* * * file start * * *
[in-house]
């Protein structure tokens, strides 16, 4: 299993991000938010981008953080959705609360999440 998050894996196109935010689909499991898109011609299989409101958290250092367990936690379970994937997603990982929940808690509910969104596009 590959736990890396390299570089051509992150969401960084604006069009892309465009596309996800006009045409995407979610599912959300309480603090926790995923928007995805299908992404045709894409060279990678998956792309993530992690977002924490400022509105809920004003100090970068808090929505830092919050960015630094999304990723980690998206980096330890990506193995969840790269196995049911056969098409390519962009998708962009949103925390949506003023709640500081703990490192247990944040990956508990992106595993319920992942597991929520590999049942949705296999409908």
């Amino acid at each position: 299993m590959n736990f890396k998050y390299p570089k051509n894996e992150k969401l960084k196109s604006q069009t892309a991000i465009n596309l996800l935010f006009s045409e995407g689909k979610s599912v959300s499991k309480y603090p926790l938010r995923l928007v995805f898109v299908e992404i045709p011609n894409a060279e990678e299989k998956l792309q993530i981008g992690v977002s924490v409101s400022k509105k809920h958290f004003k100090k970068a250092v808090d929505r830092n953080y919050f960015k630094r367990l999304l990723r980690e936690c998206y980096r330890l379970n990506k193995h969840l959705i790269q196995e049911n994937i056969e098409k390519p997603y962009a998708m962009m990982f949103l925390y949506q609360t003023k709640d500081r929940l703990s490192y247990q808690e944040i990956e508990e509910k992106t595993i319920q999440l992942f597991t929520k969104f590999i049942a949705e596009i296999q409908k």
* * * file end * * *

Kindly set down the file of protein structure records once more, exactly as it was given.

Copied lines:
[in-house]
């Protein structure tokens, strides 16, 4: 299993991000938010981008953080959705609360999440 998050894996196109935010689909499991898109011609299989409101958290250092367990936690379970994937997603990982929940808690509910969104596009 590959736990890396390299570089051509992150969401960084604006069009892309465009596309996800006009045409995407979610599912959300309480603090926790995923928007995805299908992404045709894409060279990678998956792309993530992690977002924490400022509105809920004003100090970068808090929505830092919050960015630094999304990723980690998206980096330890990506193995969840790269196995049911056969098409390519962009998708962009949103925390949506003023709640500081703990490192247990944040990956508990992106595993319920992942597991929520590999049942949705296999409908």
């Amino acid at each position: 299993m590959n736990f890396k998050y390299p570089k051509n894996e992150k969401l960084k196109s604006q069009t892309a991000i465009n596309l996800l935010f006009s045409e995407g689909k979610s599912v959300s499991k309480y603090p926790l938010r995923l928007v995805f898109v299908e992404i045709p011609n894409a060279e990678e299989k998956l792309q993530i981008g992690v977002s924490v409101s400022k509105k809920h958290f004003k100090k970068a250092v808090d929505r830092n953080y919050f960015k630094r367990l999304l990723r980690e936690c998206y980096r330890l379970n990506k193995h969840l959705i790269q196995e049911n994937i056969e098409k390519p997603y962009a998708m962009m990982f949103l925390y949506q609360t003023k709640d500081r929940l703990s490192y247990q808690e944040i990956e508990e509910k992106t595993i319920q999440l992942f597991t929520k969104f590999i049942a949705e596009i296999q409908k």